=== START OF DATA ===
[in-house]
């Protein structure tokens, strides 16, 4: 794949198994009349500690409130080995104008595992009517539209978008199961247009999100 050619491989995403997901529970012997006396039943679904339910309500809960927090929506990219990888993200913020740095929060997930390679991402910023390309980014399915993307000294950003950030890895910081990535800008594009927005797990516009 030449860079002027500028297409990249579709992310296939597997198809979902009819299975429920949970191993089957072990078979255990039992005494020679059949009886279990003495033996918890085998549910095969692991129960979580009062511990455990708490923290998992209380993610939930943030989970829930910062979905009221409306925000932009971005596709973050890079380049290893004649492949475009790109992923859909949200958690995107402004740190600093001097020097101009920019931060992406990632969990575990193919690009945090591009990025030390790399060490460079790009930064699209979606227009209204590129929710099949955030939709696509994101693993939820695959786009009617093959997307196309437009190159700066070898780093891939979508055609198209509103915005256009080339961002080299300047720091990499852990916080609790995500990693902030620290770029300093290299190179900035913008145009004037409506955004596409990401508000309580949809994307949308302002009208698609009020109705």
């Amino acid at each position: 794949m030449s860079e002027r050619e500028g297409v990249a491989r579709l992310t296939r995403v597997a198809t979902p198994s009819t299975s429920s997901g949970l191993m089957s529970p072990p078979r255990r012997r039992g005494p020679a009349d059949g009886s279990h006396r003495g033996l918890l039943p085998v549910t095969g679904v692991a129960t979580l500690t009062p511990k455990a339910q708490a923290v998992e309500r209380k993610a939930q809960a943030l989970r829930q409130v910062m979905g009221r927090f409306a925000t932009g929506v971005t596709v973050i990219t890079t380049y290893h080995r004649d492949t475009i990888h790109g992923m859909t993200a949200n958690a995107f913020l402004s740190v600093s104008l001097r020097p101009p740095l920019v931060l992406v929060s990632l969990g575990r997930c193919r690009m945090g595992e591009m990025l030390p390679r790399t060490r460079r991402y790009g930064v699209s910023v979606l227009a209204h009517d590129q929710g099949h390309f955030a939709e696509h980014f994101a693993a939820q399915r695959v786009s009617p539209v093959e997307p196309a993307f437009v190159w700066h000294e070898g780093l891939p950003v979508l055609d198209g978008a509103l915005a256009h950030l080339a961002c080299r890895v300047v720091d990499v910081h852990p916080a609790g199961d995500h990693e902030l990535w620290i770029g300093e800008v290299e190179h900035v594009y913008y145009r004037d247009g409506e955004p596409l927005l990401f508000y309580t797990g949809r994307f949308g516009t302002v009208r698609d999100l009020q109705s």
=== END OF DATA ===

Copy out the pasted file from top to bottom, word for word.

[in-house]
């Protein structure tokens, strides 16, 4: 794949198994009349500690409130080995104008595992009517539209978008199961247009999100 050619491989995403997901529970012997006396039943679904339910309500809960927090929506990219990888993200913020740095929060997930390679991402910023390309980014399915993307000294950003950030890895910081990535800008594009927005797990516009 030449860079002027500028297409990249579709992310296939597997198809979902009819299975429920949970191993089957072990078979255990039992005494020679059949009886279990003495033996918890085998549910095969692991129960979580009062511990455990708490923290998992209380993610939930943030989970829930910062979905009221409306925000932009971005596709973050890079380049290893004649492949475009790109992923859909949200958690995107402004740190600093001097020097101009920019931060992406990632969990575990193919690009945090591009990025030390790399060490460079790009930064699209979606227009209204590129929710099949955030939709696509994101693993939820695959786009009617093959997307196309437009190159700066070898780093891939979508055609198209509103915005256009080339961002080299300047720091990499852990916080609790995500990693902030620290770029300093290299190179900035913008145009004037409506955004596409990401508000309580949809994307949308302002009208698609009020109705």
């Amino acid at each position: 794949m030449s860079e002027r050619e500028g297409v990249a491989r579709l992310t296939r995403v597997a198809t979902p198994s009819t299975s429920s997901g949970l191993m089957s529970p072990p078979r255990r012997r039992g005494p020679a009349d059949g009886s279990h006396r003495g033996l918890l039943p085998v549910t095969g679904v692991a129960t979580l500690t009062p511990k455990a339910q708490a923290v998992e309500r209380k993610a939930q809960a943030l989970r829930q409130v910062m979905g009221r927090f409306a925000t932009g929506v971005t596709v973050i990219t890079t380049y290893h080995r004649d492949t475009i990888h790109g992923m859909t993200a949200n958690a995107f913020l402004s740190v600093s104008l001097r020097p101009p740095l920019v931060l992406v929060s990632l969990g575990r997930c193919r690009m945090g595992e591009m990025l030390p390679r790399t060490r460079r991402y790009g930064v699209s910023v979606l227009a209204h009517d590129q929710g099949h390309f955030a939709e696509h980014f994101a693993a939820q399915r695959v786009s009617p539209v093959e997307p196309a993307f437009v190159w700066h000294e070898g780093l891939p950003v979508l055609d198209g978008a509103l915005a256009h950030l080339a961002c080299r890895v300047v720091d990499v910081h852990p916080a609790g199961d995500h990693e902030l990535w620290i770029g300093e800008v290299e190179h900035v594009y913008y145009r004037d247009g409506e955004p596409l927005l990401f508000y309580t797990g949809r994307f949308g516009t302002v009208r698609d999100l009020q109705s």